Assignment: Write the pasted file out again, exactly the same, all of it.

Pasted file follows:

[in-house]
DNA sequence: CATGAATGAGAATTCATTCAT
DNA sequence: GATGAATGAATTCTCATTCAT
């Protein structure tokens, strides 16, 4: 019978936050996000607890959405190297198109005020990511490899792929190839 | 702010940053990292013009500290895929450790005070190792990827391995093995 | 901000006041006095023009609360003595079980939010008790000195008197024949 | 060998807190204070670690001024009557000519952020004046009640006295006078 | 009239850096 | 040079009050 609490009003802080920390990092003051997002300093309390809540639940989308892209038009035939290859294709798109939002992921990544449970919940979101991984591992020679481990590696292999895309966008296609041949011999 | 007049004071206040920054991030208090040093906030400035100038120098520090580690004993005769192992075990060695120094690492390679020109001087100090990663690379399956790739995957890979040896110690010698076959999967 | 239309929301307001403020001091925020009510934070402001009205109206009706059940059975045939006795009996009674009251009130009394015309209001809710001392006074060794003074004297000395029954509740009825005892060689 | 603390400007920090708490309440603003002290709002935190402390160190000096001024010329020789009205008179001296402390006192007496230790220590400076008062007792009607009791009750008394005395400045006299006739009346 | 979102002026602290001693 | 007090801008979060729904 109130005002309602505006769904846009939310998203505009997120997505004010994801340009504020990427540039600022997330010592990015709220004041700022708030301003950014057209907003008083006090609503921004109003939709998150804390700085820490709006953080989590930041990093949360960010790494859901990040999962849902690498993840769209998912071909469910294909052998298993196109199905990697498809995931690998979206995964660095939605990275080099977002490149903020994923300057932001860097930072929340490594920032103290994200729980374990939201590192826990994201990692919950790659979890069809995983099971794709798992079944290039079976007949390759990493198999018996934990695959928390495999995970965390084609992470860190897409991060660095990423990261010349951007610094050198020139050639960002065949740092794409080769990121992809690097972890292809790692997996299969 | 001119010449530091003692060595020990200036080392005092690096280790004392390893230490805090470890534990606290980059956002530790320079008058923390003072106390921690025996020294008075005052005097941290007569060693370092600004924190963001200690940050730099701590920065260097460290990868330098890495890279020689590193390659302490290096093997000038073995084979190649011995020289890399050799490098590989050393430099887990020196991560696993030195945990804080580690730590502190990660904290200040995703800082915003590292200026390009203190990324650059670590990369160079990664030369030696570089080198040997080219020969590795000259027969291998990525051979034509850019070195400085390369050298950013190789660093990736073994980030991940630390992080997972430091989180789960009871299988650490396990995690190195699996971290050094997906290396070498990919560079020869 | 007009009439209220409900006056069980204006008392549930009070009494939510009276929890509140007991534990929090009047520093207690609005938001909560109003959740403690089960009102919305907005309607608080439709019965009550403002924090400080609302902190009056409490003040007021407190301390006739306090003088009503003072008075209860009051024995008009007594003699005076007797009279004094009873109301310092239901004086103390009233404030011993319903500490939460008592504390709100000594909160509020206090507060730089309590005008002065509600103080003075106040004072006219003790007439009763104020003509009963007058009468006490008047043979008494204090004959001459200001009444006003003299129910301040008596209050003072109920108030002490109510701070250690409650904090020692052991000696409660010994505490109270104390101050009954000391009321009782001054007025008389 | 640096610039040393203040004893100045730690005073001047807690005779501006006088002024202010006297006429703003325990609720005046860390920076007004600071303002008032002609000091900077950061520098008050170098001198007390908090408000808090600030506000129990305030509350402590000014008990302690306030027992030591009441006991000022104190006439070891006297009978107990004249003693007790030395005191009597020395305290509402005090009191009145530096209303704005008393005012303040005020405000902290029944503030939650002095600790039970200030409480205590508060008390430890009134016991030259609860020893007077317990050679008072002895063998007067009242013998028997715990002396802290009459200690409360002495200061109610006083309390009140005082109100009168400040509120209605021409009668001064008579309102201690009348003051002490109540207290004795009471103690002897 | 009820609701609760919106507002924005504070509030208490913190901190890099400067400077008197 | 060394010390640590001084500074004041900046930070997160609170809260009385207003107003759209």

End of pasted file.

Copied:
[in-house]
DNA sequence: CATGAATGAGAATTCATTCAT
DNA sequence: GATGAATGAATTCTCATTCAT
């Protein structure tokens, strides 16, 4: 019978936050996000607890959405190297198109005020990511490899792929190839 | 702010940053990292013009500290895929450790005070190792990827391995093995 | 901000006041006095023009609360003595079980939010008790000195008197024949 | 060998807190204070670690001024009557000519952020004046009640006295006078 | 009239850096 | 040079009050 609490009003802080920390990092003051997002300093309390809540639940989308892209038009035939290859294709798109939002992921990544449970919940979101991984591992020679481990590696292999895309966008296609041949011999 | 007049004071206040920054991030208090040093906030400035100038120098520090580690004993005769192992075990060695120094690492390679020109001087100090990663690379399956790739995957890979040896110690010698076959999967 | 239309929301307001403020001091925020009510934070402001009205109206009706059940059975045939006795009996009674009251009130009394015309209001809710001392006074060794003074004297000395029954509740009825005892060689 | 603390400007920090708490309440603003002290709002935190402390160190000096001024010329020789009205008179001296402390006192007496230790220590400076008062007792009607009791009750008394005395400045006299006739009346 | 979102002026602290001693 | 007090801008979060729904 109130005002309602505006769904846009939310998203505009997120997505004010994801340009504020990427540039600022997330010592990015709220004041700022708030301003950014057209907003008083006090609503921004109003939709998150804390700085820490709006953080989590930041990093949360960010790494859901990040999962849902690498993840769209998912071909469910294909052998298993196109199905990697498809995931690998979206995964660095939605990275080099977002490149903020994923300057932001860097930072929340490594920032103290994200729980374990939201590192826990994201990692919950790659979890069809995983099971794709798992079944290039079976007949390759990493198999018996934990695959928390495999995970965390084609992470860190897409991060660095990423990261010349951007610094050198020139050639960002065949740092794409080769990121992809690097972890292809790692997996299969 | 001119010449530091003692060595020990200036080392005092690096280790004392390893230490805090470890534990606290980059956002530790320079008058923390003072106390921690025996020294008075005052005097941290007569060693370092600004924190963001200690940050730099701590920065260097460290990868330098890495890279020689590193390659302490290096093997000038073995084979190649011995020289890399050799490098590989050393430099887990020196991560696993030195945990804080580690730590502190990660904290200040995703800082915003590292200026390009203190990324650059670590990369160079990664030369030696570089080198040997080219020969590795000259027969291998990525051979034509850019070195400085390369050298950013190789660093990736073994980030991940630390992080997972430091989180789960009871299988650490396990995690190195699996971290050094997906290396070498990919560079020869 | 007009009439209220409900006056069980204006008392549930009070009494939510009276929890509140007991534990929090009047520093207690609005938001909560109003959740403690089960009102919305907005309607608080439709019965009550403002924090400080609302902190009056409490003040007021407190301390006739306090003088009503003072008075209860009051024995008009007594003699005076007797009279004094009873109301310092239901004086103390009233404030011993319903500490939460008592504390709100000594909160509020206090507060730089309590005008002065509600103080003075106040004072006219003790007439009763104020003509009963007058009468006490008047043979008494204090004959001459200001009444006003003299129910301040008596209050003072109920108030002490109510701070250690409650904090020692052991000696409660010994505490109270104390101050009954000391009321009782001054007025008389 | 640096610039040393203040004893100045730690005073001047807690005779501006006088002024202010006297006429703003325990609720005046860390920076007004600071303002008032002609000091900077950061520098008050170098001198007390908090408000808090600030506000129990305030509350402590000014008990302690306030027992030591009441006991000022104190006439070891006297009978107990004249003693007790030395005191009597020395305290509402005090009191009145530096209303704005008393005012303040005020405000902290029944503030939650002095600790039970200030409480205590508060008390430890009134016991030259609860020893007077317990050679008072002895063998007067009242013998028997715990002396802290009459200690409360002495200061109610006083309390009140005082109100009168400040509120209605021409009668001064008579309102201690009348003051002490109540207290004795009471103690002897 | 009820609701609760919106507002924005504070509030208490913190901190890099400067400077008197 | 060394010390640590001084500074004041900046930070997160609170809260009385207003107003759209």